The Indiana Court of Appeals held that a company was not obligated to continue employing a driver who lost consciousness behind the wheel, but because he holds no fault for that incident, he is eligible for unemployment benefits.
In Delbert Conklin v. Review Board of the Indiana Department of Workforce Development and Carter Express, Inc., No. 93A02-1109-EX-864, Delbert Conklin appealed a finding by an administrative law judge that he was ineligible for unemployment benefits. Conklin was a truck driver for Carter Express when on May 24, 2011, he blacked out while driving, veering off the road and damaging the truck and its contents. He awoke in time to avoid hitting trees by the side of the road, and no evidence was presented to explain why he lost consciousness. He has no prior record of a similar event and no evidence suggests he was under the influence of drugs or alcohol.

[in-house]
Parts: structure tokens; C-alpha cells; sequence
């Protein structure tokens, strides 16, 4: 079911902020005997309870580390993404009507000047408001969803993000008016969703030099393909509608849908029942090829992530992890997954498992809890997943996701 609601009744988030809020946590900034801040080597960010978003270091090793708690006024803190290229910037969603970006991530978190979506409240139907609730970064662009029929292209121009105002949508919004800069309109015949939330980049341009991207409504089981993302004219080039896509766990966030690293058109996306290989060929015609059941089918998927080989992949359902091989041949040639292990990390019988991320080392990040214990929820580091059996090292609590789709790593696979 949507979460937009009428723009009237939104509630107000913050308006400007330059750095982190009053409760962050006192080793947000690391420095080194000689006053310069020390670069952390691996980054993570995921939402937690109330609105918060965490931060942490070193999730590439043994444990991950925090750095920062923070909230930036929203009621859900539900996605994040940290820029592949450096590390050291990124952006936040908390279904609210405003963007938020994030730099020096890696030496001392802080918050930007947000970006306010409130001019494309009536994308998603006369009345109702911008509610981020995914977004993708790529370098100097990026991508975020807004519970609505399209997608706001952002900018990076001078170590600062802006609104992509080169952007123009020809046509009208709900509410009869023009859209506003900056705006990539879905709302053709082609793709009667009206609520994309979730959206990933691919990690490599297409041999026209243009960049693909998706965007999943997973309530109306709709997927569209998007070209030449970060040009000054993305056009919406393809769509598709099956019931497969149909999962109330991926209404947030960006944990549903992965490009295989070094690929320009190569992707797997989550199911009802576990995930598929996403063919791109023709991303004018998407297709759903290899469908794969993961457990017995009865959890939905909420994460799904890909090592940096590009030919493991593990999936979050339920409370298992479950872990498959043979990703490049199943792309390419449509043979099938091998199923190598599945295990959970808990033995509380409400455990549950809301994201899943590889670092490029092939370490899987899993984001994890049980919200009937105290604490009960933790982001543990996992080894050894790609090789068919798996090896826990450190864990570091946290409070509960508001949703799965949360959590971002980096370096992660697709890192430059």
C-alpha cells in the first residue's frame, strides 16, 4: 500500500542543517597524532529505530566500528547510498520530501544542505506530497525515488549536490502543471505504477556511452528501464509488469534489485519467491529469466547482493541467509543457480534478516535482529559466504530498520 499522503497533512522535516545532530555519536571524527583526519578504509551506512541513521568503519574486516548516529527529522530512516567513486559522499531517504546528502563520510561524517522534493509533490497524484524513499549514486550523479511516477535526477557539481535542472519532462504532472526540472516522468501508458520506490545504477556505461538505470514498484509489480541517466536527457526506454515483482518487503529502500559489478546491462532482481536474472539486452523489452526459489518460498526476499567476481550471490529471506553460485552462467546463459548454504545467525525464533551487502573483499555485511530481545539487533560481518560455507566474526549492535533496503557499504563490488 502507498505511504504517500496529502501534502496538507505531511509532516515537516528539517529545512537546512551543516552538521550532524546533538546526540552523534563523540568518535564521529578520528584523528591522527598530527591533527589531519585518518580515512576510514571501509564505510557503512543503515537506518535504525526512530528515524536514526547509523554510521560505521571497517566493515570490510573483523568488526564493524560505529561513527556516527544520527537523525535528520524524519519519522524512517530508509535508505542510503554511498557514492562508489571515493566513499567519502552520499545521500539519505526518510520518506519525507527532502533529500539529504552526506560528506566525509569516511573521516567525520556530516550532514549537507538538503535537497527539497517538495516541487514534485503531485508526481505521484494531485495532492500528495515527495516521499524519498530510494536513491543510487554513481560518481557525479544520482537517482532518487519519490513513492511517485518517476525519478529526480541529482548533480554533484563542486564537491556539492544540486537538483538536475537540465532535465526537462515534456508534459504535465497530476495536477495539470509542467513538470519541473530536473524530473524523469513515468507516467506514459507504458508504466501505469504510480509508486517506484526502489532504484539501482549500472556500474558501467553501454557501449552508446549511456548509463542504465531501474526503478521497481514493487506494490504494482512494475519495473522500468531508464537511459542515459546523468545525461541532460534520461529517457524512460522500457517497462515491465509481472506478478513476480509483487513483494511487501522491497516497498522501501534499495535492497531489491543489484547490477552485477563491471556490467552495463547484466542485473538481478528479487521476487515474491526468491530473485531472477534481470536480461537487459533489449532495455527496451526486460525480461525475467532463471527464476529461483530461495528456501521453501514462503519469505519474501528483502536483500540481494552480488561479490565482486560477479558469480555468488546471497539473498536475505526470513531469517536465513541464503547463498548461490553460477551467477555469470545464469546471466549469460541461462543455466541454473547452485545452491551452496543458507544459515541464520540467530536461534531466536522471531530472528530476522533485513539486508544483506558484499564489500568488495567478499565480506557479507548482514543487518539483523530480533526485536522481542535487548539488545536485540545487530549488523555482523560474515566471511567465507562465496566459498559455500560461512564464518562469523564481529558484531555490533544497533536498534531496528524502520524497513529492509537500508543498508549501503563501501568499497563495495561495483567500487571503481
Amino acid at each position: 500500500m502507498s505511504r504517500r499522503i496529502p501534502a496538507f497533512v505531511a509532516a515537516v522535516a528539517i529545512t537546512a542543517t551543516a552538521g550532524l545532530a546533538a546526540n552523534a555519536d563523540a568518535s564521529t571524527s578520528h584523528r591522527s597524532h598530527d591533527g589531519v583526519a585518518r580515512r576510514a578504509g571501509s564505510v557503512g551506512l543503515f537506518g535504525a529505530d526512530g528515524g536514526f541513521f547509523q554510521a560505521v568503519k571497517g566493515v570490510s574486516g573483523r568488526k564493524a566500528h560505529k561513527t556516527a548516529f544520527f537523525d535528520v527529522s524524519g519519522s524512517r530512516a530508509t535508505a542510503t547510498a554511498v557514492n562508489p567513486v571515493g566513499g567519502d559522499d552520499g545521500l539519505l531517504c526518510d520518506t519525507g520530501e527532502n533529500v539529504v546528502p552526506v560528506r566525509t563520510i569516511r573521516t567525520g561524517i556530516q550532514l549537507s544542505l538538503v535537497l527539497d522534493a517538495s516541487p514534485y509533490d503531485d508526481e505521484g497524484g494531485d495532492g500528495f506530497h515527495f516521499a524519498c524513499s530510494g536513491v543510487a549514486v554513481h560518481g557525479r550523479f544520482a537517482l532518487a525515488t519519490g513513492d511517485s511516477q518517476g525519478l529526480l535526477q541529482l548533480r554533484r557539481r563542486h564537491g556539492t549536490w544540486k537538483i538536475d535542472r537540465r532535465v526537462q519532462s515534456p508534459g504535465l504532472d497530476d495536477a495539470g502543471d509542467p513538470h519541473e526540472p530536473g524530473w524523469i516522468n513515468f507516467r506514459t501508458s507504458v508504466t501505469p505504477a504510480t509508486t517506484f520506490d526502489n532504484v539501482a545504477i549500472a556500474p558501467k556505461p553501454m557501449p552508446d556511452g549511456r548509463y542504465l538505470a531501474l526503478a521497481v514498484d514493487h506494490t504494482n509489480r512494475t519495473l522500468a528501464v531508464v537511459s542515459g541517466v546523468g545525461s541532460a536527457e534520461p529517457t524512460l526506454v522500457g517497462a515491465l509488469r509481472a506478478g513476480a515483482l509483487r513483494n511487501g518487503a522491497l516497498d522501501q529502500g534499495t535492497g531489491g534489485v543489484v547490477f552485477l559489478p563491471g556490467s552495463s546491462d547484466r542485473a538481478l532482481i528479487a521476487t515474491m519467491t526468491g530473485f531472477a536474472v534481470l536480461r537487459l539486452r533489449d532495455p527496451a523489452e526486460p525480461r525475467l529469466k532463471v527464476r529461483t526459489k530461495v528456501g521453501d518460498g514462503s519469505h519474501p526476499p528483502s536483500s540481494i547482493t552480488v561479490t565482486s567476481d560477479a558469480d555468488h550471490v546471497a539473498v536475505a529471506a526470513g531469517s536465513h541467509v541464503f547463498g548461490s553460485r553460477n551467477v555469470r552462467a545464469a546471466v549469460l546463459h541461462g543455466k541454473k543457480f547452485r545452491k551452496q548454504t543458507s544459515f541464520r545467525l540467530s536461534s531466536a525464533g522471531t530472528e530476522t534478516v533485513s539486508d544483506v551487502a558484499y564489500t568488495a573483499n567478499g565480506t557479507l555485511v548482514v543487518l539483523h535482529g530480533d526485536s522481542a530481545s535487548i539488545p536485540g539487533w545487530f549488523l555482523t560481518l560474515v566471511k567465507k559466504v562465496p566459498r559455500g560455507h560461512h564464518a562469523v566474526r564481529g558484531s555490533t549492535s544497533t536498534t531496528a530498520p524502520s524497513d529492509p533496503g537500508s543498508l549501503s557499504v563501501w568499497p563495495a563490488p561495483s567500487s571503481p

Carter terminated Conklin, and initially, a claims deputy held Conklin was entitled to unemployment benefits. But Carter appealed, and an ALJ held that Conklin was an “imminent safety hazard” and therefore not entitled to unemployment benefits.
The COA reversed that decision, holding that Carter was not obligated to continue Conklin’s employment, and the record contains no evidence that the blackout was his fault. Therefore, Conklin did not breach a duty to Carter in the statutory sense and is eligible for unemployment benefits.